Garvey, Schiff said, is approaching the Israel issue “first and foremost, on how can he take advantage of this horrible conflict politically, rather than what’s the right policy answer. And that’s certainly not where I’m coming from.”

The Politics

When Rep. Barbara Lee, D-Oakland, recently announced her support for Schiff, Garvey blasted Democrats, tweeting a reminder that Lee backed a permanent cease-fire in the Israel-Hamas war, and has been a consistent advocate for liberal causes.

Lee, who ran against Schiff for the Senate seat in the March primary and finished fourth, laughed when asked about Garvey’s criticism.

“What does he want me to do? Endorse him?” she asked.

Schiff appears to have suffered little if any political damage from the Israel controversy. An April Public Policy Institute of California poll had him up 61% to 37%. The National Republican Senatorial Committee is providing no apparent help; its spokesman did not respond to a request for comment.

The powerful American Israel Public Affairs Committee PAC is supporting Schiff. United for Democracy, a SuperPAC affiliated with AIPAC, gave $5 million three weeks before the California primary to the Standing Strong PAC, an independent organization that’s been helping Schiff.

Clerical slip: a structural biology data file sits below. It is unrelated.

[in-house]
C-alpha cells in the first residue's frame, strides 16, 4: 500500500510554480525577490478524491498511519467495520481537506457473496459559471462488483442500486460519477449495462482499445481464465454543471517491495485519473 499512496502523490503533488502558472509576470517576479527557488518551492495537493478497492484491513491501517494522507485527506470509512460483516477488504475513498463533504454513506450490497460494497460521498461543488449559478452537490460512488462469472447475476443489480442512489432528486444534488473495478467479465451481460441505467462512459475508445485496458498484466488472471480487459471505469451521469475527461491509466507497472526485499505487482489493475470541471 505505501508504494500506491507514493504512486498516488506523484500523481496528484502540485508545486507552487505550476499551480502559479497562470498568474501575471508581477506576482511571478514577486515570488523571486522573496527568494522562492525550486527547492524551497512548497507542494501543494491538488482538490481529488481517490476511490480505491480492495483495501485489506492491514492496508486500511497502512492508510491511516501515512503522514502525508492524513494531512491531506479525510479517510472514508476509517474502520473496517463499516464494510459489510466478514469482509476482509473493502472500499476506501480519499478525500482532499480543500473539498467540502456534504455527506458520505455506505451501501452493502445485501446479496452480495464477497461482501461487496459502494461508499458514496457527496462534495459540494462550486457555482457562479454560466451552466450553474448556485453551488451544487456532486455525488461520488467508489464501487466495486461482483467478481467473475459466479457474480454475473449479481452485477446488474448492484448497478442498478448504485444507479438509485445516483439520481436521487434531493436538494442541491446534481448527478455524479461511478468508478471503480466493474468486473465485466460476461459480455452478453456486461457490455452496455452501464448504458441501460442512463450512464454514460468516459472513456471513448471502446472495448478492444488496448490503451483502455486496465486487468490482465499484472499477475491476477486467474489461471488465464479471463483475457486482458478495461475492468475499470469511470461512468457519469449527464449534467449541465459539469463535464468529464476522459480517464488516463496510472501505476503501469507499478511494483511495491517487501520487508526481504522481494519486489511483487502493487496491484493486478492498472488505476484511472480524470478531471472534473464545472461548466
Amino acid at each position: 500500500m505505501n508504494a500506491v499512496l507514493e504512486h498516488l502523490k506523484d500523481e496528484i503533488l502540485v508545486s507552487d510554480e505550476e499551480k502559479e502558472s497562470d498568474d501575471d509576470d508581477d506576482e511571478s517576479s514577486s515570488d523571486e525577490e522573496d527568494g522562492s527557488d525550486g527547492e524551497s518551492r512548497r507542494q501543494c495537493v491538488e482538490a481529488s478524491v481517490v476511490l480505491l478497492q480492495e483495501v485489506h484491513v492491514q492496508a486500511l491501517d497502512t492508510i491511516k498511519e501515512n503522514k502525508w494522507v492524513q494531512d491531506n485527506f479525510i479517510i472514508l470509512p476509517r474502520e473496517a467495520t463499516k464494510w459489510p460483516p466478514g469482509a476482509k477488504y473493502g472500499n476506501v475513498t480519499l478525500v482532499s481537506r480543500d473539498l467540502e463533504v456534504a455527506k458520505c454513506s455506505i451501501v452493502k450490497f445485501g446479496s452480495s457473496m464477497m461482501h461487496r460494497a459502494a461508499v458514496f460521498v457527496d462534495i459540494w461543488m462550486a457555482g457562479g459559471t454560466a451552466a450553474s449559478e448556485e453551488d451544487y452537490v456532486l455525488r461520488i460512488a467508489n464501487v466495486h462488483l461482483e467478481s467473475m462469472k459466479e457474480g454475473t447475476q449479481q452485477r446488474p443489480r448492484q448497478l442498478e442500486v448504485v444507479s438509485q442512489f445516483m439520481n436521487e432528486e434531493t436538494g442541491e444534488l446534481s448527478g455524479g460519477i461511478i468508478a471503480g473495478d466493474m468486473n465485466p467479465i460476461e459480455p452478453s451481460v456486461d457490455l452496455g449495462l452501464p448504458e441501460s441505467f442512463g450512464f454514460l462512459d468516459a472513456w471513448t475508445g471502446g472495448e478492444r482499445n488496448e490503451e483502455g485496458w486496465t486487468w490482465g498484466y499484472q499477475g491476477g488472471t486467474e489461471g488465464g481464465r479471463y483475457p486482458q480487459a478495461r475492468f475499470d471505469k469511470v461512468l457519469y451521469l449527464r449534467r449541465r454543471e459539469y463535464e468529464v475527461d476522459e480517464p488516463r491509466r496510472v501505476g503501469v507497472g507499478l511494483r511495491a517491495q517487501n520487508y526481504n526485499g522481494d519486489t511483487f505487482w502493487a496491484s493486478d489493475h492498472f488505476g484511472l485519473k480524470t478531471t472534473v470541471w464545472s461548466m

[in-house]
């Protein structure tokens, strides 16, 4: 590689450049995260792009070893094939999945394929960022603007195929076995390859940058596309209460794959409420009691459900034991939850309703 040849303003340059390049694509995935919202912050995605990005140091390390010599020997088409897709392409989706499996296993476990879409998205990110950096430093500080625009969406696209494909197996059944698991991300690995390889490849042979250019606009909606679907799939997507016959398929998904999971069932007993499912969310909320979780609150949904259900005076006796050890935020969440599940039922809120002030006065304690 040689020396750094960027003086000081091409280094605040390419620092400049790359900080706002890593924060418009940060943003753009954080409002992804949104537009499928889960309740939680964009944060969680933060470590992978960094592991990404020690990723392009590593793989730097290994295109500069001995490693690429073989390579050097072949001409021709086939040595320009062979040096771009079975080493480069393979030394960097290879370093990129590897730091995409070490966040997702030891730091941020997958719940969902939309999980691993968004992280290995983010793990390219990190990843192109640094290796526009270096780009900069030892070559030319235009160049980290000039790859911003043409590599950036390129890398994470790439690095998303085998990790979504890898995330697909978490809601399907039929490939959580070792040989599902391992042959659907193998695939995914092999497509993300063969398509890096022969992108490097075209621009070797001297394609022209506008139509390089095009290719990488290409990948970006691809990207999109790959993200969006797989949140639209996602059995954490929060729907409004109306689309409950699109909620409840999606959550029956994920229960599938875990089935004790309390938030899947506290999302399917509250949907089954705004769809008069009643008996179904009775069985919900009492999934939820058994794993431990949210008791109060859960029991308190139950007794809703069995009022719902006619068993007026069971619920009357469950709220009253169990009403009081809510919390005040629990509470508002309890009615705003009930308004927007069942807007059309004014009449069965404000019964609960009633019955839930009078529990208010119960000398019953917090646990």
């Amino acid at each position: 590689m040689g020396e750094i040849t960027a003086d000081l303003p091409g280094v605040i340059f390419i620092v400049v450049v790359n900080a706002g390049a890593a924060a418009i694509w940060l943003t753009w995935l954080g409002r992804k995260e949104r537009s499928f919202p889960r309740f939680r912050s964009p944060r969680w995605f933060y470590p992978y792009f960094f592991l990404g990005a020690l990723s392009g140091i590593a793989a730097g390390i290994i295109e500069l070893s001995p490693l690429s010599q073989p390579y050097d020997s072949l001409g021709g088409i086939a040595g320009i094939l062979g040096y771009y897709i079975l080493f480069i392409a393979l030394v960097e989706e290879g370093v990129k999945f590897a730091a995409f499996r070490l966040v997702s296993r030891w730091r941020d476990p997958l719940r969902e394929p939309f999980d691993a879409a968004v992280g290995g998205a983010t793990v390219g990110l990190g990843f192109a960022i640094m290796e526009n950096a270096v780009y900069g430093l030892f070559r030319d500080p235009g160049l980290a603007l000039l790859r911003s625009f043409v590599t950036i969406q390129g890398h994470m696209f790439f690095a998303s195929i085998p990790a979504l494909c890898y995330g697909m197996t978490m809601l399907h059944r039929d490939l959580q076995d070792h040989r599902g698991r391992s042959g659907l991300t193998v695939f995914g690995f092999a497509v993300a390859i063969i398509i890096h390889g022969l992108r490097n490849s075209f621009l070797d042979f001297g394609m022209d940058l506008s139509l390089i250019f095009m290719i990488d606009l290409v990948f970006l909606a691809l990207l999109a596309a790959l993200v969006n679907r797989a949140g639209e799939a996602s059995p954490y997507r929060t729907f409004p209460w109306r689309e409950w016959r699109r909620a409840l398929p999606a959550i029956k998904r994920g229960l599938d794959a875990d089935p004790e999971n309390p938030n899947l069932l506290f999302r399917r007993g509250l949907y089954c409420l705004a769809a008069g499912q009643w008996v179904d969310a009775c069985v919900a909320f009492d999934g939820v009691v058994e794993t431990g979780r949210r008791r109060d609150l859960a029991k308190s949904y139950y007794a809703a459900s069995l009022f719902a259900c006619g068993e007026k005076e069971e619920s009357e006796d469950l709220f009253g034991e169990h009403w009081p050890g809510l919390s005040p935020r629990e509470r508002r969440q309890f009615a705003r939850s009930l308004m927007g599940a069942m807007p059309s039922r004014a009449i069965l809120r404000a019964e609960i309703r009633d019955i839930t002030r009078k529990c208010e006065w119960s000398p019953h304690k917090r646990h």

At PPIC, survey director Mark Baldassare found the economy and inflation, not Israel policy, are the key issues driving most races.

Garvey, he said, is following a national Republican script where the GOP is trying to show it’s a stronger supporter of Israel than Democrats.

Democrats for decades have routinely won strong majorities among Jewish voters in national and California races. The Los Angeles area has one of the country’s largest Jewish populations, and the state’s Jewish population is second only to New York in this country.

Baldassare and others did not see a lot of Democrats flipping to Garvey, explaining, “What’s driving this race at this point is…Democrats have coalesced around Schiff.” The PPIC survey showed Schiff the choice of 91% of Democrats.

Schiff is strong because people are interested in other issues, said Lee.

“Let’s talk about the threats to our democracy and what happens in November if Donald Trump and Steve Garvey….are elected,” she said.